Maybe you can’t wait to have grand-babies to spoil. Or maybe you’re thinking about having kids and are wondering what everyone else’s timeline is. Maybe your co-worker just got married and you’ve already made small talk about their all-inclusive tropical honeymoon and you’re not sure which topic to hit on next, so you go there.
“So, when are you guys gonna start knocking out those babies?” (Extra negative bonus points if you wink here.)
Anyone who is of child-bearing and/or child-rearing age who doesn’t have kids gets some version of this question from friends, family and mere acquaintances at a frequency that boggles the mind. And you’d think it would stop after the first child arrives, but no, it gets worse: “When are you going to give him/her a sibling?” You can’t please anyone these days.
Why is this so bad?
It’s none of your business
First of all, unless this person has specifically spoken with you about their desire to have children, it’s presumptuous to assume they even want to parent. And don’t assume that just because they seem to like kids or are “good with” kids that they’re obviously going to pursue parenthood themselves. It’s a personal choice with lifelong ramifications; not everyone is interested, even if they don’t mind the occasional water balloon fight with their nieces.
And for those who do know they want kids, there are all kinds of reasons why right now might not be the right time. Maybe one or both of them is finishing up a degree; maybe a big move is on the horizon; maybe they want to pay off debt or get settled into a home or travel for several years. Their priorities — and their finances — are none of your business. And when you wonder aloud where all the babies are, you are inviting yourself into the most personal aspects of their lives.
Also: Just because a person has one child doesn’t mean they want more children. It also doesn’t mean they’re able to have more children. So if Junior is turning five years old next week and you’re baffled as to why no baby sibling has joined him, put the brakes on before you ask.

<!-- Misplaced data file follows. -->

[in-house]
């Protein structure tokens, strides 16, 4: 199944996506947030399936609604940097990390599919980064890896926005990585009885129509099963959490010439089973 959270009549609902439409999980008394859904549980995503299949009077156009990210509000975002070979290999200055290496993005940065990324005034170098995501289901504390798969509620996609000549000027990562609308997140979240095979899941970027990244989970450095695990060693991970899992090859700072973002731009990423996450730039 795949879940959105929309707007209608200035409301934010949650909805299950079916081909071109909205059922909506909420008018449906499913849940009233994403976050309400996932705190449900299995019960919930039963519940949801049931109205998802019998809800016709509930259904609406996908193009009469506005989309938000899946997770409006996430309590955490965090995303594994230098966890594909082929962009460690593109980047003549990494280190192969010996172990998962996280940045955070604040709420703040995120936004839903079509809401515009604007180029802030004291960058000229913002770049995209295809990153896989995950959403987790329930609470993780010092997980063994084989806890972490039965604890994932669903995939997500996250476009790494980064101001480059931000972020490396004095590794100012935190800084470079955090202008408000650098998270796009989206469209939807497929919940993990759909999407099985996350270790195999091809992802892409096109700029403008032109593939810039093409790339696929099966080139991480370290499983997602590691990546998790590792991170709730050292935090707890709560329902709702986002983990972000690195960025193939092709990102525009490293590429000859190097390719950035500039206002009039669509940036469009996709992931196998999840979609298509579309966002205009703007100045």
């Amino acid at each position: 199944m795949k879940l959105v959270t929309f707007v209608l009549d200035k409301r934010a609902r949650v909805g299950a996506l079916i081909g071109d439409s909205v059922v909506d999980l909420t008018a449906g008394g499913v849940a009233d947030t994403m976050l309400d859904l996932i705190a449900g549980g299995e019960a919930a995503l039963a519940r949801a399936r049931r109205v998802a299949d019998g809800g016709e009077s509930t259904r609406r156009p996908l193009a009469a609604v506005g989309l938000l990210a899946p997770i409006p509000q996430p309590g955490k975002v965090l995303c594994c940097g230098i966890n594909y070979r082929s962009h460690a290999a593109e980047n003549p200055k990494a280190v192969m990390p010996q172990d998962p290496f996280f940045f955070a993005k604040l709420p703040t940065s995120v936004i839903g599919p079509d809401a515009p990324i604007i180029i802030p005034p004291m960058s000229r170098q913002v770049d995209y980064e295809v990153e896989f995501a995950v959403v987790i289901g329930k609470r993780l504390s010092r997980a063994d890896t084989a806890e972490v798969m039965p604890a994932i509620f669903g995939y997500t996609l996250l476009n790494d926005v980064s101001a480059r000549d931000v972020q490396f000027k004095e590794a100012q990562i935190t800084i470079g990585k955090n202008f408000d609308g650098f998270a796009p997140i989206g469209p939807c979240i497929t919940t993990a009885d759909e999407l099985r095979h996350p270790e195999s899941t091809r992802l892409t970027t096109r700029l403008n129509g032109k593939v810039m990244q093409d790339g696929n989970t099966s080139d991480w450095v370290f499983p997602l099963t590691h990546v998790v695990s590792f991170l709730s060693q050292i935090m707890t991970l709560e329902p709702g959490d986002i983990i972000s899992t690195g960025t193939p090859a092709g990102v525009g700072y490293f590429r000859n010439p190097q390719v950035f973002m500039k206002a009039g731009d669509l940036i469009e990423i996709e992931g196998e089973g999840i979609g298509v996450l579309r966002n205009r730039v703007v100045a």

Maybe Junior’s parents are perfectly content as the parents of one (news flash: a number that is perfectly wonderful) or maybe they have desperately wanted a second baby and have been unable to conceive or adopt. They might not even know yet themselves whether they want a second child. You’re so curious, I know! But the mere existence of Junior does not entitle you to know where they stand on any potential future kids.
You could inadvertently cause pain by asking
About 10 per cent of women of child-bearing age have difficulty getting pregnant or staying pregnant. Miscarriage rate estimates vary by source, but they’re all high: as many as 15-25% of known pregnancies end in miscarriage and 1 in 4 women will experience at least one in her lifetime.
Despite the prevalence of both infertility and miscarriage, and despite the fact that women are speaking out about their experiences now more than ever, it is still often an isolating, excruciating experience.
About 10 per cent of women have difficulty getting pregnant or staying pregnant, so chances are good that someone you love is facing or will face infertility. But if you haven’t experienced it yourself (or even if you did but your circumstances were different), it might be hard to know what to say or do to support them.
My point is: Most of the time, you will not know what the person you’re talking to has gone through. And even if you ask and their response is, “Oh, we’re not in any rush,” that does not mean they’re really not in any rush. It very well could mean they’ve been struggling with infertility for two years, have done IVF three times and only have enough money left for one last chance. You’re not the person they’re going to confide in.
You can still have conversations
I’m not saying this is a topic you can never broach with someone you love. Of course we’re all curious whether our sister wants to have kids or when our best friend would ideally hope to time that second baby. But generally speaking, if someone is close enough to you, you’ll already know those answers anyway because the topic would have come up organically a hundred different ways.
If it’s not coming up, there may be a reason why, and that could be an indication that it’s better to talk about something else: that big Game of Thrones battle (Arya, wow!), the new project at work, the landscaping you’re having done in the backyard next week. These are all safe topics. I’m sure you can think of others, too.